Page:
‘Shine’ – a Pavee prisoner writes
Anthony is a Pavee/Irish Traveller prisoner. He did one day at school as a boy and then left. He entered prison as a young man with only the most basic reading and writing skills. He took advantage of rehabilitation and learning programmes and eventually took a degree in philosophy, mainly studying from books in the solitude of his cell and the prison library. He is now applying for a Master’s Degree at Cambridge University.
Here Anthony writes about his first experience of learning in a group with other students as part of an innovative collaboration between Cambridge University and Grendon prison called ‘Learning Together’. The course was about criminology – or the study of crime.
The Traveller’s Times is proud to welcome Anthony as a contributor and writer. In his own words:
Shine – by Anthony
The sheer mass of other prisoners, students, lecturers and researchers from Cambridge University’s Criminology Department stunned me as I took my seat in the prison classroom at my first Learning Together lesson. It felt like I was reliving my first (and last) day at school as a young Traveller boy, the memory of which brought up a certain amount of panic. I stood motionless with my name-badge stuck to my chest as my heart felt like it was rising up to my throat. As a prisoner and a third year Philosophy student, I was accustomed to a certain amount of academic solitary confinement and unused to learning with other students. Suddenly I was in a room with other people who were extremely good at learning and thinking. The prospect of this filled me with both fear and excitement.
I also met Ruth and Amy, the creators of the Learning Together programme for the prison for the first time. The packed room was loud with the voices and conversations of many people coming together for the first time. After one failed attempt to call order, Ruth put two fingers in her mouth and whistled so loud, it silenced everyone and left nothing but the sound of the grumbling radiators. Into that silence, Amy and Ruth then told us of their mission to promote their mission of promote the sharing of knowledge between students in prison and students from universities. If we were starving for social interaction and academic knowledge, they explained, they would feed us. Their warm enthusiasm conjured up so much positive energy in me that I thought ‘yes Ruth and Amy, criminology is the best thing ever. I don’t know much about it, but let’s do it. Let’s do criminology’.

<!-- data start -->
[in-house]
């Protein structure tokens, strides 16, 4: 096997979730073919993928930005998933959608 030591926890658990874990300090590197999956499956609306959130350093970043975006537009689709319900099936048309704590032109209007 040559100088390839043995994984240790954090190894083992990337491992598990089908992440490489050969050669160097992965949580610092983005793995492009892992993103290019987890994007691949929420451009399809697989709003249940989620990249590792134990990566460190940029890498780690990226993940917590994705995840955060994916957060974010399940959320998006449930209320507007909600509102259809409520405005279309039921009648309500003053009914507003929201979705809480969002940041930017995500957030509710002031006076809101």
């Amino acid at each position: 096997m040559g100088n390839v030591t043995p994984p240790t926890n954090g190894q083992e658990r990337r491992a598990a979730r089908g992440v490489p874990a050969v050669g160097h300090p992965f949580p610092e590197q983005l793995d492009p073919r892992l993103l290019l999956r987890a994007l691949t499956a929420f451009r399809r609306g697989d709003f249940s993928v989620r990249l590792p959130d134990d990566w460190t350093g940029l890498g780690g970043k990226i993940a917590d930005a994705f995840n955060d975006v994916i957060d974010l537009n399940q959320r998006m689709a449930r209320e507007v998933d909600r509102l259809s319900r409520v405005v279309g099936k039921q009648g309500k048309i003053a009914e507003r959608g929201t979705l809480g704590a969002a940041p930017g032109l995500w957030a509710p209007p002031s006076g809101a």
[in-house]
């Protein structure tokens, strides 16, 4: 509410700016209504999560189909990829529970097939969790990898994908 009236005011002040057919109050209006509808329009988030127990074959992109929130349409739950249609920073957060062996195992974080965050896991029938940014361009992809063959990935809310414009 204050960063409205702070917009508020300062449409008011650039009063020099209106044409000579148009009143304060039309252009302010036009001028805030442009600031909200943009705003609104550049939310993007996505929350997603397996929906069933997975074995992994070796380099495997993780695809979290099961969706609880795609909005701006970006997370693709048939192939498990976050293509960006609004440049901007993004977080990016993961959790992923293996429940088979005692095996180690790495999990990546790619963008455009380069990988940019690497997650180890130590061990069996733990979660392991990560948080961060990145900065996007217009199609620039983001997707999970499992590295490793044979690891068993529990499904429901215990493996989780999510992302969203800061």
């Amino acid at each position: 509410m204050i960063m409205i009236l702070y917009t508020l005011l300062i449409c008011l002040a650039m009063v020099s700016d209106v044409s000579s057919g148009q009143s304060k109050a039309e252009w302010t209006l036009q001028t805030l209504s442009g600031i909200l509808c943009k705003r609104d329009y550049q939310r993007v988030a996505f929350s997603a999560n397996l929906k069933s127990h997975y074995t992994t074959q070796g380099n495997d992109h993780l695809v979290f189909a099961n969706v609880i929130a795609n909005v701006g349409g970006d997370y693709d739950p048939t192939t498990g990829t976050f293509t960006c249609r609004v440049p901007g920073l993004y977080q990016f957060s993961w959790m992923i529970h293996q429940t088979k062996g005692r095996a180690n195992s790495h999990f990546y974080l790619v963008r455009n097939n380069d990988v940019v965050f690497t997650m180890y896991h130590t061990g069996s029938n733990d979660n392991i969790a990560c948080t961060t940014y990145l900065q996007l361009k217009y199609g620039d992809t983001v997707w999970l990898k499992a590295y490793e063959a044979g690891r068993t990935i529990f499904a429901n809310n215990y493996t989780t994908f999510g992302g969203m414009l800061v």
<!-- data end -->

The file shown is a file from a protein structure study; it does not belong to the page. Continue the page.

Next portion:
In the first session, a leading criminologist, whose down-to-earth nature shone as brightly as her expertise, gave us a mesmerising lecture. After she had finished, the students had a chance to contribute our thoughts and, yes, to my panic, I had thought of something to say. In my head, I started to convince myself to speak and tell everyone my opinion. But nothing would come out of my mouth. I felt frozen. Everyone was offering such amazing points of view to the rest of the class and I feared that what I wanted to say was of no consequence.
Then, luckily, my brain decided to by-pass my ‘in-security’ system and to even my surprise I spoke. It felt like the whole room zoomed in on me. “That’s a really good point. Let’s think about it further,” the lecturer replied, smiling at me. I sat back, relieved, to the nods of approval with the same feeling of triumph as if I had just revolutionised academic criminology by introducing a daring new concept that no one had ever thought of before. The feelings of insecurity fled and was replaced by the comfort of confidence as I shared and combined my thoughts with others. It turned out that I had been scared of nothing at all – my points were valuable and welcomed.
As the course went on, session after session, we all bonded and our tea and biscuit consumption became a thing of legend. Indeed, the memories of seeing some of the UK’s finest academics drinking tea from a blue prison mug will always make me smile. The warmth of these people revealed that although we have some big differences separating us, we have far more similarities that unite us. As a result, every session at Learning Together gave me the feeling that I had been free for a few hours, although not free in the sense that I had been outside the prison, but free in a deeper sense. I could be a better version of myself, which my incarceration, past and fears did not dictate to and smother. It was warmth, compassion and the exchange of ideas – alongside the acceptance of others - that created this released version of me.
Karl Popper, a famous philosopher that I had learnt about in my sometimes lonely studies for my Philosophy degree, said that knowledge is a social activity. What he meant was that we can only learn from each other, and the Learning Together programme has shown me that this is true. However, it has also shown me something more. Namely – that learning together can create self-worth, self-acceptance and self-belief. When others treat us with love and respect, then we feel loved and respected and we learn to love and respect others. Moreover, Learning Together has taught me how to work hard and how to be the best version of me that I can and that we are at our best when we are helping others.
Certainly, there can be a sense of exclusion from the world outside for those of us in prison. We should not accept this. Instead we should be open to the idea that this is an attitude and not a reality. This attitude of segregation is an extension of our physical incarceration that should never inhabit our spirit. People are interested and people care. People want us to help ourselves. Ruth and Amy are evidence of this because, despite the distance and sheer effort involved, they reached in to us prisoners. It may feel strange and it may even feel a little scary, but all we have to do is have a little faith in ourselves - reach back - and shine.